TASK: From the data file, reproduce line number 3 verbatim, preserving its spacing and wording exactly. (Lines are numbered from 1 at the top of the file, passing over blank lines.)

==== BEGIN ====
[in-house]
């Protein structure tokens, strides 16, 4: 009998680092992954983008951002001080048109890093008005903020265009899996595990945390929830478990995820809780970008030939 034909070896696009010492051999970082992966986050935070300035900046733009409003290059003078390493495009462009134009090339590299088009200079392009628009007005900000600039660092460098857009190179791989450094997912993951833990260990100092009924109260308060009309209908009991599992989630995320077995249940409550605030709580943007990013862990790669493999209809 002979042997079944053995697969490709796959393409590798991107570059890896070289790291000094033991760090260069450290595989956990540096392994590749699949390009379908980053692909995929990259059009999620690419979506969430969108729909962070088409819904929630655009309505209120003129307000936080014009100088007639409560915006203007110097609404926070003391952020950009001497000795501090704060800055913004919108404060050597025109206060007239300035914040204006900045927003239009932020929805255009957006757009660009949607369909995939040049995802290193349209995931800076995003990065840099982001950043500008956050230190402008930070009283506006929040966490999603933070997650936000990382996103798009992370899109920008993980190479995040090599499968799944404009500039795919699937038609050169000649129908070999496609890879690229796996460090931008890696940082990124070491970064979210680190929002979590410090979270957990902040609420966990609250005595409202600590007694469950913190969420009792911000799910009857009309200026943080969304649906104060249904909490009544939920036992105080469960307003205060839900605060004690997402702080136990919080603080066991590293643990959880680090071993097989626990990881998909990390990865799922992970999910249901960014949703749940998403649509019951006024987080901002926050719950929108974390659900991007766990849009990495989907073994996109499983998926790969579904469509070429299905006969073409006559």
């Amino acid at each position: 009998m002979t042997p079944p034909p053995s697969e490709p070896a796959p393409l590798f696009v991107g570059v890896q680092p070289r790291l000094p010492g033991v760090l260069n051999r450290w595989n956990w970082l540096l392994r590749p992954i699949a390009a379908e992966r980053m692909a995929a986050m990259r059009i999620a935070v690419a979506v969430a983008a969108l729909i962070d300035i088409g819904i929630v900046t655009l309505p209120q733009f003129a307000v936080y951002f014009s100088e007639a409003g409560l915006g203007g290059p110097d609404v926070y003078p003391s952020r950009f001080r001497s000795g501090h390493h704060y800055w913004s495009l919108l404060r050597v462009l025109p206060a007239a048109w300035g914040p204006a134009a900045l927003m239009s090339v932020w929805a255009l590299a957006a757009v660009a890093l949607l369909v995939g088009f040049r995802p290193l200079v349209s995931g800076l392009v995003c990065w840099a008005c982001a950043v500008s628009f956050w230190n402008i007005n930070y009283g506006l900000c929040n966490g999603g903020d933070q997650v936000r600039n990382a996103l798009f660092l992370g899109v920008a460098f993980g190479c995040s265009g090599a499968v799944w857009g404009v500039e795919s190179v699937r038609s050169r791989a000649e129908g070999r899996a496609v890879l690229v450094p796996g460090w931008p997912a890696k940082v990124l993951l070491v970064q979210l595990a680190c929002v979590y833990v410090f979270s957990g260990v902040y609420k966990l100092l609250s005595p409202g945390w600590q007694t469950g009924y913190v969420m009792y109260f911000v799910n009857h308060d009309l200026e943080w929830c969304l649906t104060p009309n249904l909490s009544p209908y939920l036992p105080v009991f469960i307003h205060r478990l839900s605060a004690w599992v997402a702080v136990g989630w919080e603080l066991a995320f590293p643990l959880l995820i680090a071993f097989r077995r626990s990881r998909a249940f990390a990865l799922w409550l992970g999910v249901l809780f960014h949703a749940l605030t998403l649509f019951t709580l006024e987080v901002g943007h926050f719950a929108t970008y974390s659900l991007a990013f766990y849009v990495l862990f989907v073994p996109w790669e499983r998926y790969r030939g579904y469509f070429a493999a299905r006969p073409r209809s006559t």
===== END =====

């Amino acid at each position: 009998m002979t042997p079944p034909p053995s697969e490709p070896a796959p393409l590798f696009v991107g570059v890896q680092p070289r790291l000094p010492g033991v760090l260069n051999r450290w595989n956990w970082l540096l392994r590749p992954i699949a390009a379908e992966r980053m692909a995929a986050m990259r059009i999620a935070v690419a979506v969430a983008a969108l729909i962070d300035i088409g819904i929630v900046t655009l309505p209120q733009f003129a307000v936080y951002f014009s100088e007639a409003g409560l915006g203007g290059p110097d609404v926070y003078p003391s952020r950009f001080r001497s000795g501090h390493h704060y800055w913004s495009l919108l404060r050597v462009l025109p206060a007239a048109w300035g914040p204006a134009a900045l927003m239009s090339v932020w929805a255009l590299a957006a757009v660009a890093l949607l369909v995939g088009f040049r995802p290193l200079v349209s995931g800076l392009v995003c990065w840099a008005c982001a950043v500008s628009f956050w230190n402008i007005n930070y009283g506006l900000c929040n966490g999603g903020d933070q997650v936000r600039n990382a996103l798009f660092l992370g899109v920008a460098f993980g190479c995040s265009g090599a499968v799944w857009g404009v500039e795919s190179v699937r038609s050169r791989a000649e129908g070999r899996a496609v890879l690229v450094p796996g460090w931008p997912a890696k940082v990124l993951l070491v970064q979210l595990a680190c929002v979590y833990v410090f979270s957990g260990v902040y609420k966990l100092l609250s005595p409202g945390w600590q007694t469950g009924y913190v969420m009792y109260f911000v799910n009857h308060d009309l200026e943080w929830c969304l649906t104060p009309n249904l909490s009544p209908y939920l036992p105080v009991f469960i307003h205060r478990l839900s605060a004690w599992v997402a702080v136990g989630w919080e603080l066991a995320f590293p643990l959880l995820i680090a071993f097989r077995r626990s990881r998909a249940f990390a990865l799922w409550l992970g999910v249901l809780f960014h949703a749940l605030t998403l649509f019951t709580l006024e987080v901002g943007h926050f719950a929108t970008y974390s659900l991007a990013f766990y849009v990495l862990f989907v073994p996109w790669e499983r998926y790969r030939g579904y469509f070429a493999a299905r006969p073409r209809s006559t």